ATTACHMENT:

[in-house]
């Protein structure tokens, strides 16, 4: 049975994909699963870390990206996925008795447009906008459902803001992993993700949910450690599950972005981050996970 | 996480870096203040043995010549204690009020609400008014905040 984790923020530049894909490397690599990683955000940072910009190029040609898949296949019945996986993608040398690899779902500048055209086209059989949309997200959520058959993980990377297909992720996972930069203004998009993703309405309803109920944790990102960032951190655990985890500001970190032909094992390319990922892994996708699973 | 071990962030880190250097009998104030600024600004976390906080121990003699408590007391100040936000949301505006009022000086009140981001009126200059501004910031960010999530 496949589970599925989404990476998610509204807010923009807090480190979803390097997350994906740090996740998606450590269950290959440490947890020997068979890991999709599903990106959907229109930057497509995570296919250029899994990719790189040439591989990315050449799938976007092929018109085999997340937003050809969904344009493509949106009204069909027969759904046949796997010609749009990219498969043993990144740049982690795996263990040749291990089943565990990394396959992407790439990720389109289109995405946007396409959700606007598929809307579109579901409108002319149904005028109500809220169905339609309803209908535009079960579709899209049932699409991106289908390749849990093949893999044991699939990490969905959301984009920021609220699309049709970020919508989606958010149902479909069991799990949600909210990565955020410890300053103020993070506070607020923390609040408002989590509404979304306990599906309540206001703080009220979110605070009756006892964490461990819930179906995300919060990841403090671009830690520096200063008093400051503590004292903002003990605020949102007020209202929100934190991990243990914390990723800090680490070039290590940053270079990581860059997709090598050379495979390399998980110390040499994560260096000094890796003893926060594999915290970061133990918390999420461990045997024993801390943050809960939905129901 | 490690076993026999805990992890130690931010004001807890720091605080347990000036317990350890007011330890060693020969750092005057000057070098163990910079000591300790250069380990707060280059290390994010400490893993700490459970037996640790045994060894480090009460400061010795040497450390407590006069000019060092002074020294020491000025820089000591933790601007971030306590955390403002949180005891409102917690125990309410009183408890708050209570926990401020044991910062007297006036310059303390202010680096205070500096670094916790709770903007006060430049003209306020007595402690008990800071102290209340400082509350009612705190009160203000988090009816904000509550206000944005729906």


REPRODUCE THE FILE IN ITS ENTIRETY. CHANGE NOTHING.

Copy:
[in-house]
């Protein structure tokens, strides 16, 4: 049975994909699963870390990206996925008795447009906008459902803001992993993700949910450690599950972005981050996970 | 996480870096203040043995010549204690009020609400008014905040 984790923020530049894909490397690599990683955000940072910009190029040609898949296949019945996986993608040398690899779902500048055209086209059989949309997200959520058959993980990377297909992720996972930069203004998009993703309405309803109920944790990102960032951190655990985890500001970190032909094992390319990922892994996708699973 | 071990962030880190250097009998104030600024600004976390906080121990003699408590007391100040936000949301505006009022000086009140981001009126200059501004910031960010999530 496949589970599925989404990476998610509204807010923009807090480190979803390097997350994906740090996740998606450590269950290959440490947890020997068979890991999709599903990106959907229109930057497509995570296919250029899994990719790189040439591989990315050449799938976007092929018109085999997340937003050809969904344009493509949106009204069909027969759904046949796997010609749009990219498969043993990144740049982690795996263990040749291990089943565990990394396959992407790439990720389109289109995405946007396409959700606007598929809307579109579901409108002319149904005028109500809220169905339609309803209908535009079960579709899209049932699409991106289908390749849990093949893999044991699939990490969905959301984009920021609220699309049709970020919508989606958010149902479909069991799990949600909210990565955020410890300053103020993070506070607020923390609040408002989590509404979304306990599906309540206001703080009220979110605070009756006892964490461990819930179906995300919060990841403090671009830690520096200063008093400051503590004292903002003990605020949102007020209202929100934190991990243990914390990723800090680490070039290590940053270079990581860059997709090598050379495979390399998980110390040499994560260096000094890796003893926060594999915290970061133990918390999420461990045997024993801390943050809960939905129901 | 490690076993026999805990992890130690931010004001807890720091605080347990000036317990350890007011330890060693020969750092005057000057070098163990910079000591300790250069380990707060280059290390994010400490893993700490459970037996640790045994060894480090009460400061010795040497450390407590006069000019060092002074020294020491000025820089000591933790601007971030306590955390403002949180005891409102917690125990309410009183408890708050209570926990401020044991910062007297006036310059303390202010680096205070500096670094916790709770903007006060430049003209306020007595402690008990800071102290209340400082509350009612705190009160203000988090009816904000509550206000944005729906």